Australia’s richest person Gina Rinehart devised an “egregious” seven-step scheme to defraud her children and lie about it, a trial over billions of dollars in iron ore riches has been told.
A lawyer for Rinehart’s children said there is clear evidence mining licences were unlawfully transferred to Hancock Prospecting and a subsidiary against her father Lang Hancock’s wishes after he died in 1992.
“We don’t use the word fraud lightly,” lawyer Christopher Withers SC told the Supreme Court trial over mining assets and royalties in Western Australia’s northwest on Monday.
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He accused Rinehart of exploiting a joint venture agreement with Hamersley Iron to move Hope Downs and East Angeles tenements.
He said she devised a seven-step fraud scheme that allegedly started two months after her father died, with the “Roy Hill diversion” to avoid accruing capital gains tax or stamp duty liability.
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“We say the evidence that fraud was perpetuated by Gina on her children is overwhelming,” he said, referring to a long-running family feud that is also in arbitration in the Federal Court.
Withers said the action was contrary to Lang Hancock’s intentions for Rinehart’s eldest children, John Hancock and Bianca Rinehart, to benefit from the assets via a trust.
Under a 1988 agreement penned by Lang Hancock, the children were to be the principal benefactors of his efforts to develop an iron ore mine at Hope Downs and 49 per cent shareholders in Hancock Prospecting.
“Lang was simply not prepared to give Gina everything she wanted, which was everything,” Withers said.
“He wanted to put in place arrangements that would provide for his grandchildren.”
Billionaire Gina Rinehart committed fraud with iron ore mining tenements now worth billions of dollars, a lawyer for her two eldest children has told a court. Credit: AAP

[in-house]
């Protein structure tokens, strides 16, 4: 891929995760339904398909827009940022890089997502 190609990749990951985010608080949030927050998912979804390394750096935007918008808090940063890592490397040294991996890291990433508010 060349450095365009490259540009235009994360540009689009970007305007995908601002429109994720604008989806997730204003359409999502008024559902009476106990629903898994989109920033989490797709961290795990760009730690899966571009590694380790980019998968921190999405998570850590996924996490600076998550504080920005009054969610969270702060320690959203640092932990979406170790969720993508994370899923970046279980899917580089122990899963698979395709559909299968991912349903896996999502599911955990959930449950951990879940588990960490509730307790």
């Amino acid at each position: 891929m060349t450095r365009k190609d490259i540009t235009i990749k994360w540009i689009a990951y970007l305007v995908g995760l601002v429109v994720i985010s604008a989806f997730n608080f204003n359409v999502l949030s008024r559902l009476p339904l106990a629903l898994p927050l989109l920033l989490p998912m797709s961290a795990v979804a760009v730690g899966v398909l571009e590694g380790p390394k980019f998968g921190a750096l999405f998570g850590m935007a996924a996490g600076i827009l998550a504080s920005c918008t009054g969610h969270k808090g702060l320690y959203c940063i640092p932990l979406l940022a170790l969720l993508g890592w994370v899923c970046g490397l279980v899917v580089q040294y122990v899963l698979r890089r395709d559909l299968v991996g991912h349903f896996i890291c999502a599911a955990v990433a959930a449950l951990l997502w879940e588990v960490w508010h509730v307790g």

Withers said Gina Rinehart “deliberately destroyed” the arrangement after Lang Hancock died through a series of transactions that increased her shareholding at the expense of her children.
“The events after Lang died constitute an egregious fraud orchestrated by Gina and carried out by people who did whatever Gina wanted without questioning,” he said.
He said the actions were “covered up” with a “false narrative to her children and the public generally that (Hancock Prospecting’s) and her personal success was simply a product of hard work rather than dishonesty”.
Withers said the false narrative was that Lang Hancock dishonestly breached his fiduciary duty and mismanaged Hancock Prospecting, which “Gina had to clean up”.
“The truth is Lang discovered the mining areas in the Pilbara. He was the driving force behind the decision to start a mine, which Gina was against,” he said in reference to Hope Downs mining complex that Rinehart’s company and Rio Tinto operate.
Bianca Rinehart was in court, listening as her barrister made fraud allegations against her mother. Credit: AAP
Withers said she lied to her children about her actions and threatened John Hancock and his lawyers when they attempted to investigate the matter.
The claims were made in a high-stakes legal stoush in Perth in which Gina Rinehart’s company and her children are defending the claims of Wright Prospecting and DFD Rhodes, with Bianca Rinehart in court on Monday listening to her barrister.
Wright Prospecting has demanded a share of some Hope Downs tenements and royalties amid a claim that it never relinquished the assets and Hancock Prospecting has breached a series of partnership agreements.
The family company of the late prospector Don Rhodes, DFD Rhodes, says it is entitled to 1.25 per cent royalty share of the Hope Downs production.
It claims a deal was struck in the 1960s with Lang Hancock and Peter Wright in which the rights to ore-rich reserves in the Pilbara were handed over.
Lawyers claim Gina Rinehart lied to her children about her actions and threatened John Hancock and his lawyers when they attempted to investigate the matter. Credit: AAP
The Hope Downs mining complex near Newman is one of Australia’s largest and most successful iron ore projects, comprising four open-pit mines.
Gina Rinehart, the executive chair of Hancock Prospecting, secured the development of the mines after signing a deal in 2005 with Rio Tinto — which has a 50 per cent stake in the project.
Hancock Prospecting last week accused Lang Hancock of breaching his fiduciary duties by diverting tenements without disclosing the moves to Rinehart.
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